Forex, inflation rates: RBZ to keep finger on pulse
THE Reserve Bank of Zimbabwe (RBZ) says it will continue to manage foreign currency exchange and inflation rates to enhance competitiveness in the industry and other productive sectors of the economy.
The central bank has lately been on an offensive to stabilise the foreign currency exchange and inflation rates as they both carry the potential to negatively impact the competitiveness of critical sectors of the economy and macro-economic stability.
The Dutch foreign exchange auction, which the bank introduced in June last year, is one of the leading initiatives that the RBZ has put in place to bring about much-needed stability.
To date US$2 billion has been allotted to critical sectors of the economy through the auction system.
The apex noted that it intended to stabilise the exchange rate in order to have a stronger nominal effective exchange rate to moderate the impact of higher import prices and its pass-through effects on the domestic inflation levels.
While addressing participants at the recently held national competitiveness forum, RBZ deputy director, economic policy and research division, Dr Nebson Mupunga highlighted that the apex bank was working hard to stabilise inflation and exchange rate, the two monsters which carry the potential to disturb the competitiveness of the productive sectors.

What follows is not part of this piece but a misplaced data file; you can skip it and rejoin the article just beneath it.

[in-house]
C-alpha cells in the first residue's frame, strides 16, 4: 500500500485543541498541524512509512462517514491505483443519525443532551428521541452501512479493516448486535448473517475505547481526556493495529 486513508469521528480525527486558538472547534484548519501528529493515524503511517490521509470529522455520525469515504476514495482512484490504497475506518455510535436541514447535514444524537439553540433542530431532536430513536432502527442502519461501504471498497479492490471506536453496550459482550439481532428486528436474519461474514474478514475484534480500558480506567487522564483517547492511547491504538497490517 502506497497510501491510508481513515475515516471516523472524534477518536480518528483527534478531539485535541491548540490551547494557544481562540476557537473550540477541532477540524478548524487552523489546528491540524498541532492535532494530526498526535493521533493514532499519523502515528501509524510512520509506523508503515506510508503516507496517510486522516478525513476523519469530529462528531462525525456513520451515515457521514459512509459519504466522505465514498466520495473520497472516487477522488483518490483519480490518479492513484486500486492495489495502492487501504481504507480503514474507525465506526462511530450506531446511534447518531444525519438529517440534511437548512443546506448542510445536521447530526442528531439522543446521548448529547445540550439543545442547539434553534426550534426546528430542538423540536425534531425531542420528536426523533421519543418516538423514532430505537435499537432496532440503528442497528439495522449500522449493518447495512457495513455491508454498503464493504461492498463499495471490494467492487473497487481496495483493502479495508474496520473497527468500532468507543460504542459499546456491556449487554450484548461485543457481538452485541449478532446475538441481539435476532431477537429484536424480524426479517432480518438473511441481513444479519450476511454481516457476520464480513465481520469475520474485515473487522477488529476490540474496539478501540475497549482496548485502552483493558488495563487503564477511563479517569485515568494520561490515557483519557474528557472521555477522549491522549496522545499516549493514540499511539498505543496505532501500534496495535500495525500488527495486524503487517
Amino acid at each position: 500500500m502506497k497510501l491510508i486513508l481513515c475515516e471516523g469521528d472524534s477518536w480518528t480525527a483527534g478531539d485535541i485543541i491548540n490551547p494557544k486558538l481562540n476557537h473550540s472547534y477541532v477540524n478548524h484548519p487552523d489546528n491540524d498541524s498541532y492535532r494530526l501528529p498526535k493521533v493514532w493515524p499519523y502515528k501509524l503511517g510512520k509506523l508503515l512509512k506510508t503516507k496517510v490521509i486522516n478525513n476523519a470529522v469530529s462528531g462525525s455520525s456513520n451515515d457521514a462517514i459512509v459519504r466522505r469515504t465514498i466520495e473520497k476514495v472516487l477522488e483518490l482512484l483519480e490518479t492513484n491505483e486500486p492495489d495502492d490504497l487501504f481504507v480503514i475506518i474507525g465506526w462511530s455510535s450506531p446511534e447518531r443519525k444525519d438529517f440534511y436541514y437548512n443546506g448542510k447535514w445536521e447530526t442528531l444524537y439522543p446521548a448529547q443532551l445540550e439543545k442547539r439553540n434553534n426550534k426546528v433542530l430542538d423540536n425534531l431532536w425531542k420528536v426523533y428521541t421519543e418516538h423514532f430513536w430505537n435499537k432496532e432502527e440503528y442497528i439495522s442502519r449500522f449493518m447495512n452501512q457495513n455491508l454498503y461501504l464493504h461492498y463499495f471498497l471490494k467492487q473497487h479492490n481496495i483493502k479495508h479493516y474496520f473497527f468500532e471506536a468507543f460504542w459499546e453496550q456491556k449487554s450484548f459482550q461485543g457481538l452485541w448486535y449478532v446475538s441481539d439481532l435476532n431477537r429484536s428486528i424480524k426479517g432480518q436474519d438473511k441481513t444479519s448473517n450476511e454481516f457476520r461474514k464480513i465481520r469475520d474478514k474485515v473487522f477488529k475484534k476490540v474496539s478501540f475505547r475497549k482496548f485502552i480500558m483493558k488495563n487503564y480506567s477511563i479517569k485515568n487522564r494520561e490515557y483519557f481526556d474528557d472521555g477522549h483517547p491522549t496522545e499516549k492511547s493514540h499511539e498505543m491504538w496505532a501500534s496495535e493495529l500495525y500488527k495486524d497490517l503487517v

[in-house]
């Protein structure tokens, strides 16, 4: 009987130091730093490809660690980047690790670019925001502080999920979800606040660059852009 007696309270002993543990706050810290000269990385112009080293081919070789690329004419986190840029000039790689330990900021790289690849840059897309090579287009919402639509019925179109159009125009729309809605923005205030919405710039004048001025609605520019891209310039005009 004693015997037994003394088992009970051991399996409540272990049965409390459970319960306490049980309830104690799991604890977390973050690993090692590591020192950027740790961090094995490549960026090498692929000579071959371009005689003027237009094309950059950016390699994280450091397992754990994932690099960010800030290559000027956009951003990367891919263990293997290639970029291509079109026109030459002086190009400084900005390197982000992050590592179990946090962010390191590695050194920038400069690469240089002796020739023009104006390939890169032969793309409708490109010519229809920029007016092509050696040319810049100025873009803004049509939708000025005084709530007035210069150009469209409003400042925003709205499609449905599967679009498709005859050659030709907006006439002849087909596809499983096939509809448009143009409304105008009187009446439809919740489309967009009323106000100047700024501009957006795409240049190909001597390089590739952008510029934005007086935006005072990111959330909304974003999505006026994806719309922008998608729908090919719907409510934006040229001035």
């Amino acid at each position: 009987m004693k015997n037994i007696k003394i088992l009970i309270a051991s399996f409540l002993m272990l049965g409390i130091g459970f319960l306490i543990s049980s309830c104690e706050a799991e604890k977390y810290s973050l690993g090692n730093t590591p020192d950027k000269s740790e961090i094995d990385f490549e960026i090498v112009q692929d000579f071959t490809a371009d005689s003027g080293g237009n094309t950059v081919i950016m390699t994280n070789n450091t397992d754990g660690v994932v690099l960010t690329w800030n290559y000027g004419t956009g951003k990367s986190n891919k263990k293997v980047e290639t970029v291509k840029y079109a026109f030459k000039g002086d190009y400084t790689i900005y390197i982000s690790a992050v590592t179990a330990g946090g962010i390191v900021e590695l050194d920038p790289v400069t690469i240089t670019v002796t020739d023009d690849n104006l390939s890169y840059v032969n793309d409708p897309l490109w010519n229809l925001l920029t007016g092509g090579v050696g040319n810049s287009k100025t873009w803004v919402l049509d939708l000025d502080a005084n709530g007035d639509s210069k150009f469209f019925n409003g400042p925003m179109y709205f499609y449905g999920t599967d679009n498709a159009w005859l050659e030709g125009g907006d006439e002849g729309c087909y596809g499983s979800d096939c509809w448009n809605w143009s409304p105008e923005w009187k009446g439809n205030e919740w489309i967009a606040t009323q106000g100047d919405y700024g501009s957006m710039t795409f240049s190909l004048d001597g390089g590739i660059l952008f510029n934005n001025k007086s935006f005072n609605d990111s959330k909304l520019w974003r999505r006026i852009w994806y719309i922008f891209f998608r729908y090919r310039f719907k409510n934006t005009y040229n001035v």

He indicated that the inventiveness of the central bank was targeted at achieving price stability which is a necessary component in creating conditions for competitiveness, employment, and growth in the economy.
“High inflation is not good for the economy. It impairs decision making, it also distorts efficiency of resource allocation, negatively affects income distribution which in turn affects growth and competitiveness.
“This is why we are interested in inflation and making sure that it is stable, I think we are doing very well on that front.
“We will continue to run the auction system as a dependable source of foreign currency and this auction will underpin the much-needed stability in the exchange rate, which will also help to anchor stability on inflation on the external and domestic side.”
“You know that when you have a more depreciated exchange rate it will affect the price of imports and that will upset domestic prices which will cascade into inflation which in turn affects domestic industry competitiveness,” said Dr Mupunga.
On account of the various measures implemented by the bank, inflation had started rapidly trending down, falling from 837,5 percent in July last year to 50,24 in August this year while the official exchange rate has stabilised around $86/US$1.
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